Of course, that raises the issue of Jackson’s other parent. As in every other interpretation of the Kaldur’ahm character, the identity of Jackson’s father is never really in doubt. Those who didn’t have it spoiled for them long before the character’s first appearance by DC and have never seen another version of his origin story will still be easily tipped off by the title of this story, “Blood of the Manta”. I certainly understand the hard place Percy was in, having to reintroduce a shocking twist that never really had any punch to it, but the result leaves this feeling, pardon the pun, watered down. It’s hard to view this as the definitive telling of that moment when it just assumes that you already know.
One other unfortunate situation imposed upon Percy is the removal of Kid Flash. Regardless of how long in advance he was made aware of this move for the character, Percy only had seven issues to write Wally as one of the Titans. With five of this series’ issues dedicated to a Robin-centric origin story for the team, Kid Flash never got a moment to himself and, as such, the aftershocks of his departure feel a little hollow.
Even more unfortunate is the role that throws Aqualad into. Especially with this series utilizing the familiar Teen Titans Go lineup, with Kid Flash already replacing founding Leaguer Cyborg, it is noticeable and awkward to have one black character casually swapped out for another. And though the problem is largely a matter of optics, the story doesn’t exactly fight against it: reminding us that Wally is struggling with the revelation that his dad was a supervillain and having two members of the Titans explicitly use or reject Jackson as a replacement for Wally.
Just as the Titans wrestle with the unexpected departure of Kid Flash, Teen Titans still feels off balance after Jonboy Meyers walked off the book, taking the striking visual style that it sold itself on with him. Khoi Pham has been the series’ penciller ever since, but this week Phil Hester steps in to help him with the layouts.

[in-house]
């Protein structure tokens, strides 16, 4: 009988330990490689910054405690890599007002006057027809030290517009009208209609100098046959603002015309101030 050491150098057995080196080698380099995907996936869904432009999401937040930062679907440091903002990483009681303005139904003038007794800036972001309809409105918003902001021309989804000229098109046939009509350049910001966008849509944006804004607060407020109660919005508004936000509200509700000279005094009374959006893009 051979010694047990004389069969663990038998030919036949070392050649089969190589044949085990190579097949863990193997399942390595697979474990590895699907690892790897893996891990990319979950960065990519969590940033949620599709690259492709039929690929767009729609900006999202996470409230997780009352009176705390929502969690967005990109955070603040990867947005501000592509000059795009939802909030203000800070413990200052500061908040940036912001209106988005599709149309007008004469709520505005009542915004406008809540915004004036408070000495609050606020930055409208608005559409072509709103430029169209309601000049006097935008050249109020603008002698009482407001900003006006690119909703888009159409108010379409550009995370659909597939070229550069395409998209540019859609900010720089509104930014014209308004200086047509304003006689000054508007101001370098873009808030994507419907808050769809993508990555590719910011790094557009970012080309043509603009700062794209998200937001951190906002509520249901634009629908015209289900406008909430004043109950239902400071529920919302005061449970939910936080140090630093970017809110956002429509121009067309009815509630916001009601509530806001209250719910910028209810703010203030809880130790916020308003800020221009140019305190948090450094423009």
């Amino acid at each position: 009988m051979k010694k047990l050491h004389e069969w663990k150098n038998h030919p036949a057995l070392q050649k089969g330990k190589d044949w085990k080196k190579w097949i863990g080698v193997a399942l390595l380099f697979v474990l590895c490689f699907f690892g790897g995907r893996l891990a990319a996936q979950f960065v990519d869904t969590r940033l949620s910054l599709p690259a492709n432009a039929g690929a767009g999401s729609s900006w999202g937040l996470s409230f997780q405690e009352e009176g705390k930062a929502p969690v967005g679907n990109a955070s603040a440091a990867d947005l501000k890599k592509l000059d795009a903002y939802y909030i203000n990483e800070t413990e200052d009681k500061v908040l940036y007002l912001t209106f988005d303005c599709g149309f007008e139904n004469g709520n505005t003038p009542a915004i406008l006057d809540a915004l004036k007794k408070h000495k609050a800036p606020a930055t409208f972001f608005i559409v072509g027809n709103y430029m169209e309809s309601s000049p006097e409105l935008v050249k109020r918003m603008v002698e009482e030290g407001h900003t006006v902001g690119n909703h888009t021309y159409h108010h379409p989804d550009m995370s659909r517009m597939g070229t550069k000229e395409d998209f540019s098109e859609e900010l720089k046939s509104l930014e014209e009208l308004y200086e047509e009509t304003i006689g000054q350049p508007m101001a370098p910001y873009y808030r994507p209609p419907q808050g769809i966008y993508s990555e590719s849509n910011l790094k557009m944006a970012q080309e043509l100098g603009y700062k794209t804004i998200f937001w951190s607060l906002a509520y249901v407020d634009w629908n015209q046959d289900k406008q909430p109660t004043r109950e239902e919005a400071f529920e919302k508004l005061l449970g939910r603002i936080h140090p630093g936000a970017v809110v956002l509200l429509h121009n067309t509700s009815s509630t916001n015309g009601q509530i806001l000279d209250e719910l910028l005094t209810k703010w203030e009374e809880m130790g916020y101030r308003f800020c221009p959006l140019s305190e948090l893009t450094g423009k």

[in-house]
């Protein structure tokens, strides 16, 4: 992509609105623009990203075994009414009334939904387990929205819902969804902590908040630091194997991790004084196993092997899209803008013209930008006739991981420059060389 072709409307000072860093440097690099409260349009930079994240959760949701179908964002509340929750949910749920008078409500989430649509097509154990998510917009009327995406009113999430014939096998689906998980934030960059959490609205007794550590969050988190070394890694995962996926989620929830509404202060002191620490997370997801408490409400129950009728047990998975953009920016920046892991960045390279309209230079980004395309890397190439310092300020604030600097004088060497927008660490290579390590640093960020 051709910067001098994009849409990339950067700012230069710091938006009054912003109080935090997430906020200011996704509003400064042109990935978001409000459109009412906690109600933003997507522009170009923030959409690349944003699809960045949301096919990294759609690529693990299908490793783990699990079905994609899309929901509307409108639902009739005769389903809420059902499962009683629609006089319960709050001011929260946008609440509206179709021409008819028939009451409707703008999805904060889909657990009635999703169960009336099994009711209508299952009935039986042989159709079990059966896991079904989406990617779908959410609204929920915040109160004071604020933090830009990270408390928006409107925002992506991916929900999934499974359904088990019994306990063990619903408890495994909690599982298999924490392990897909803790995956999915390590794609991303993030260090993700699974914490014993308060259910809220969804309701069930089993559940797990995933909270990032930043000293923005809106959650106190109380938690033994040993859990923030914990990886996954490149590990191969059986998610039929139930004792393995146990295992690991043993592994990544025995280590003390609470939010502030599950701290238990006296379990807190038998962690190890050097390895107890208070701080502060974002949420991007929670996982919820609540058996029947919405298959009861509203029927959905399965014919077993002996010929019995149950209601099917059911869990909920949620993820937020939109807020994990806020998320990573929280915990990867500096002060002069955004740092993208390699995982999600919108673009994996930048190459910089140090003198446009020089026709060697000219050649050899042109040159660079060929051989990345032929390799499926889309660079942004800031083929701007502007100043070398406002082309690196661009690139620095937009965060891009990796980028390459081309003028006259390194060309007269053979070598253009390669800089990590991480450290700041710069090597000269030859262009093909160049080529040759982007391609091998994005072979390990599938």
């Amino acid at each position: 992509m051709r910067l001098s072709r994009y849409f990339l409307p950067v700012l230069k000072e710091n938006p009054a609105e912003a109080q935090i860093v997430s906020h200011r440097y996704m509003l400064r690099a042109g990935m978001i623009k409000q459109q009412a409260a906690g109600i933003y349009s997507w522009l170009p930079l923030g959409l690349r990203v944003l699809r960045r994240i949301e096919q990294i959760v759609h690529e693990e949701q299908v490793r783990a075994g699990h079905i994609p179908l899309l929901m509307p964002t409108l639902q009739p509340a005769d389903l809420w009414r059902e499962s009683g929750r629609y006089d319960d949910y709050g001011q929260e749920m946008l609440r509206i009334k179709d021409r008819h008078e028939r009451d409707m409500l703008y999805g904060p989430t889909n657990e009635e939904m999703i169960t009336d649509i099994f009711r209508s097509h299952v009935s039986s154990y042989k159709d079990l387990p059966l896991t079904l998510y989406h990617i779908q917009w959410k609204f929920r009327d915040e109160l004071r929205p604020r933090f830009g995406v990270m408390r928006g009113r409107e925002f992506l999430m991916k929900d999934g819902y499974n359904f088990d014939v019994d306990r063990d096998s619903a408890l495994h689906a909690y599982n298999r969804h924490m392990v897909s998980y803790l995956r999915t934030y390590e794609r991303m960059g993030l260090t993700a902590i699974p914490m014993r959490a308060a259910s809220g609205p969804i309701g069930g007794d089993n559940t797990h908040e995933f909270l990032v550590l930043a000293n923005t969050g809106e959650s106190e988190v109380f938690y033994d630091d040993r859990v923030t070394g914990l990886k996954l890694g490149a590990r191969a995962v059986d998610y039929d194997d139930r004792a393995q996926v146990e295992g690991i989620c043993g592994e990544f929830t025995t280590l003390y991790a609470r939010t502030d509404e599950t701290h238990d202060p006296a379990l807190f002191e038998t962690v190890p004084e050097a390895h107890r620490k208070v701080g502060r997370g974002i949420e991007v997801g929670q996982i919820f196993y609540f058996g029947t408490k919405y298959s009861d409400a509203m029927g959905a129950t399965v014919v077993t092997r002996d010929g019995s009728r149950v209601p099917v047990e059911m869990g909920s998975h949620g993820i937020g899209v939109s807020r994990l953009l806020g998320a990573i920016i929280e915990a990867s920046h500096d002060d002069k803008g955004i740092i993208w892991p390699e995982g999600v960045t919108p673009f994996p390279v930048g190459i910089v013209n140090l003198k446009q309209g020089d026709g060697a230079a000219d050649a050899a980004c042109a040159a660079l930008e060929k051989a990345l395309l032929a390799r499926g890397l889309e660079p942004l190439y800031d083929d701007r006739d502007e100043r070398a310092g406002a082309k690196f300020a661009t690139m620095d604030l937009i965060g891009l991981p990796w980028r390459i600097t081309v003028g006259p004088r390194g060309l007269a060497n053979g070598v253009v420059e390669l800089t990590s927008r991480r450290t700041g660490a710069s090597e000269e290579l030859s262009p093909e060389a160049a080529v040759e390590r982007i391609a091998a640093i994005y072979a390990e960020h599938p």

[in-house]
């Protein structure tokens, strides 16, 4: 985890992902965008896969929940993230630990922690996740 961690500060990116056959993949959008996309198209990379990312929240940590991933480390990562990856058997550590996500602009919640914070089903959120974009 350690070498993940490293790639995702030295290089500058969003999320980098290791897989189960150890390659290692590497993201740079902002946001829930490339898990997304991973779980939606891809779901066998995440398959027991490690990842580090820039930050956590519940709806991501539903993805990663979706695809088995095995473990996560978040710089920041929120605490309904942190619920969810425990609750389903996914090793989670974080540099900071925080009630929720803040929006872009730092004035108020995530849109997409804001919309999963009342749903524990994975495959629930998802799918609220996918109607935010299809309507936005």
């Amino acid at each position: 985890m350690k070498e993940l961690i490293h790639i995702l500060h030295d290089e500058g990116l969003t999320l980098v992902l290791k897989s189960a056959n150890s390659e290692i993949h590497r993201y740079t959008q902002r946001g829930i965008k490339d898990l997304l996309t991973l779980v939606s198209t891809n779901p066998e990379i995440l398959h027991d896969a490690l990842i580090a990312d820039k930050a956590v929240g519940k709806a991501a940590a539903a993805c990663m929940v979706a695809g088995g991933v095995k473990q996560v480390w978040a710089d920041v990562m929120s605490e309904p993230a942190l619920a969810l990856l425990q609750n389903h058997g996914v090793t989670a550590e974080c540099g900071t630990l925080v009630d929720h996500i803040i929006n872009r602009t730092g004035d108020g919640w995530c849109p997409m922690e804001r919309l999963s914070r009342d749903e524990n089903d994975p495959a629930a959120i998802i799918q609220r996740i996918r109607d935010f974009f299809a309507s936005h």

Hester’s layouts are smart, if a little traditional, with plenty of big, central panels to draw the eye. The book is full of classic comic flair, with simple yet varied panel arrangements and dramatic imagery. Panels like Beast Boy’s transformation or Lucia’s reveal sell their moment really well, though one suspects that the number of spreads and other large panels are either a cause or a symptom of the pacing issues mentioned earlier. There are also some places where it seems like Hester’s layouts peek through and interfere with Pham’s linework, though it rarely does so seriously enough to become actively distracting.
At times, perhaps influenced by Hester, Pham leans a little heavier into unnecessarily traditional superhero style than he typically would. Though Pham appears to struggle a bit with the heavier style he proves particularly effective at reaction and emotions, contributing quite a bit to the consistency of Jackson’s character in particular.
I also think it’s important to highlight the work that colorist Jim Charalampidis is doing. Beyond simply providing a sense of continuity from the Meyers issues to Pham’s, Charalampidis really gets to go to town with Aqualad. From the brilliance of Jackson’s water powers to the stark, luminescent shade of the Hydes’ eyes, Charalampidis does some wonderful things with blues around Jackson. His use of palettes for each scene helps elevate the book further and he gives the Titans distinct looks that still feel complimentary, as they should be.
The Teen Titans face a somewhat bumpy reentry to their ongoing adventures as they put “The Lazarus Contract” behind them. It feels as if the crossover came too early in this title’s lifespan and the entire creative team seems a little slow to readjust. Kid Flash gets a nice, if slightly intrusive, farewell, but this is really the story of Aqualad and his mother seeing each other for the first time and, when the issue allows that narrative the primacy it needs, it genuinely works.
Teen Titans retains the heart and meaningful character moments that made its first arc tick, but it’s pulled in too many directions to give the two stories at its core the time they deserve. A non-reveal at the heart of the story and some pacing issues make this an unlikely issue to make new fans of the series, but those who enjoyed Aqualad’s introduction will find no reason to jump off.